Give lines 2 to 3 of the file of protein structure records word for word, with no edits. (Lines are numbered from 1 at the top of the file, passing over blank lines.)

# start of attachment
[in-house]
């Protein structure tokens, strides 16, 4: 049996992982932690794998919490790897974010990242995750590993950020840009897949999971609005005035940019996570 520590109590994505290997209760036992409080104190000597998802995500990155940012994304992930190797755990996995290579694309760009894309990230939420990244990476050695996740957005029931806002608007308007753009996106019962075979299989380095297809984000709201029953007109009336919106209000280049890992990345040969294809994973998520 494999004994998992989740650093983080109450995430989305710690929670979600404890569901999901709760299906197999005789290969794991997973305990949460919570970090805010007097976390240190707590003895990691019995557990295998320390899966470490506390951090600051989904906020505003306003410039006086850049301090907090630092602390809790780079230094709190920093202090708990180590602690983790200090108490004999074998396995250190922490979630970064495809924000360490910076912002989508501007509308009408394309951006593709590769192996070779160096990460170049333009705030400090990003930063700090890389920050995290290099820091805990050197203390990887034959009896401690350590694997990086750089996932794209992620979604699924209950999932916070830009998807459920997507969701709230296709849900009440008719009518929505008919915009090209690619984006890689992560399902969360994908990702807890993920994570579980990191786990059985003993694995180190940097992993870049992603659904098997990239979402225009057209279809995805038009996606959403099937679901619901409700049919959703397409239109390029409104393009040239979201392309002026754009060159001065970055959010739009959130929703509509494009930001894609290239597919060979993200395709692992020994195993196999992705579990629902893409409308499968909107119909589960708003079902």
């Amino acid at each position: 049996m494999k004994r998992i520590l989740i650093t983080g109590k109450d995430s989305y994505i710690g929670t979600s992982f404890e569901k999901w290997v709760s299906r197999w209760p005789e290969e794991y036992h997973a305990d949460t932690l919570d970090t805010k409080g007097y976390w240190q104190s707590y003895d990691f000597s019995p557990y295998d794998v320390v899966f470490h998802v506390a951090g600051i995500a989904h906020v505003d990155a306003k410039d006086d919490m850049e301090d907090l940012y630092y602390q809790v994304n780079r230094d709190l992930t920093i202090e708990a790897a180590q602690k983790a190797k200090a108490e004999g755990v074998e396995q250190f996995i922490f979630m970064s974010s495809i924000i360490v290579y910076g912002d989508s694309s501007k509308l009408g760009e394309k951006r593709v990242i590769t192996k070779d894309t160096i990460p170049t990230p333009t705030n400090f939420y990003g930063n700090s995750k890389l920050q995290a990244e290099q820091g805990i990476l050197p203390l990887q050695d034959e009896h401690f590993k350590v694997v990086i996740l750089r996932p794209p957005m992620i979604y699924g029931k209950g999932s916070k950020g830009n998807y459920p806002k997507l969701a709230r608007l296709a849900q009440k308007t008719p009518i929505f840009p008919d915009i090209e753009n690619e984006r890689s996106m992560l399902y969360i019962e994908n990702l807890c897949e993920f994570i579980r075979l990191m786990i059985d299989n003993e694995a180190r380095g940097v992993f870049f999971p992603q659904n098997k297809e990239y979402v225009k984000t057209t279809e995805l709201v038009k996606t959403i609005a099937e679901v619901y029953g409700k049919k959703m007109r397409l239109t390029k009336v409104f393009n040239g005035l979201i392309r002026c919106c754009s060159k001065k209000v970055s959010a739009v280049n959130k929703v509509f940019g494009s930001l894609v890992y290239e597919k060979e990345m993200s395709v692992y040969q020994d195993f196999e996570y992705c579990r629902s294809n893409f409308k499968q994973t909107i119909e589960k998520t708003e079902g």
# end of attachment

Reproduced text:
């Protein structure tokens, strides 16, 4: 049996992982932690794998919490790897974010990242995750590993950020840009897949999971609005005035940019996570 520590109590994505290997209760036992409080104190000597998802995500990155940012994304992930190797755990996995290579694309760009894309990230939420990244990476050695996740957005029931806002608007308007753009996106019962075979299989380095297809984000709201029953007109009336919106209000280049890992990345040969294809994973998520 494999004994998992989740650093983080109450995430989305710690929670979600404890569901999901709760299906197999005789290969794991997973305990949460919570970090805010007097976390240190707590003895990691019995557990295998320390899966470490506390951090600051989904906020505003306003410039006086850049301090907090630092602390809790780079230094709190920093202090708990180590602690983790200090108490004999074998396995250190922490979630970064495809924000360490910076912002989508501007509308009408394309951006593709590769192996070779160096990460170049333009705030400090990003930063700090890389920050995290290099820091805990050197203390990887034959009896401690350590694997990086750089996932794209992620979604699924209950999932916070830009998807459920997507969701709230296709849900009440008719009518929505008919915009090209690619984006890689992560399902969360994908990702807890993920994570579980990191786990059985003993694995180190940097992993870049992603659904098997990239979402225009057209279809995805038009996606959403099937679901619901409700049919959703397409239109390029409104393009040239979201392309002026754009060159001065970055959010739009959130929703509509494009930001894609290239597919060979993200395709692992020994195993196999992705579990629902893409409308499968909107119909589960708003079902």
């Amino acid at each position: 049996m494999k004994r998992i520590l989740i650093t983080g109590k109450d995430s989305y994505i710690g929670t979600s992982f404890e569901k999901w290997v709760s299906r197999w209760p005789e290969e794991y036992h997973a305990d949460t932690l919570d970090t805010k409080g007097y976390w240190q104190s707590y003895d990691f000597s019995p557990y295998d794998v320390v899966f470490h998802v506390a951090g600051i995500a989904h906020v505003d990155a306003k410039d006086d919490m850049e301090d907090l940012y630092y602390q809790v994304n780079r230094d709190l992930t920093i202090e708990a790897a180590q602690k983790a190797k200090a108490e004999g755990v074998e396995q250190f996995i922490f979630m970064s974010s495809i924000i360490v290579y910076g912002d989508s694309s501007k509308l009408g760009e394309k951006r593709v990242i590769t192996k070779d894309t160096i990460p170049t990230p333009t705030n400090f939420y990003g930063n700090s995750k890389l920050q995290a990244e290099q820091g805990i990476l050197p203390l990887q050695d034959e009896h401690f590993k350590v694997v990086i996740l750089r996932p794209p957005m992620i979604y699924g029931k209950g999932s916070k950020g830009n998807y459920p806002k997507l969701a709230r608007l296709a849900q009440k308007t008719p009518i929505f840009p008919d915009i090209e753009n690619e984006r890689s996106m992560l399902y969360i019962e994908n990702l807890c897949e993920f994570i579980r075979l990191m786990i059985d299989n003993e694995a180190r380095g940097v992993f870049f999971p992603q659904n098997k297809e990239y979402v225009k984000t057209t279809e995805l709201v038009k996606t959403i609005a099937e679901v619901y029953g409700k049919k959703m007109r397409l239109t390029k009336v409104f393009n040239g005035l979201i392309r002026c919106c754009s060159k001065k209000v970055s959010a739009v280049n959130k929703v509509f940019g494009s930001l894609v890992y290239e597919k060979e990345m993200s395709v692992y040969q020994d195993f196999e996570y992705c579990r629902s294809n893409f409308k499968q994973t909107i119909e589960k998520t708003e079902g």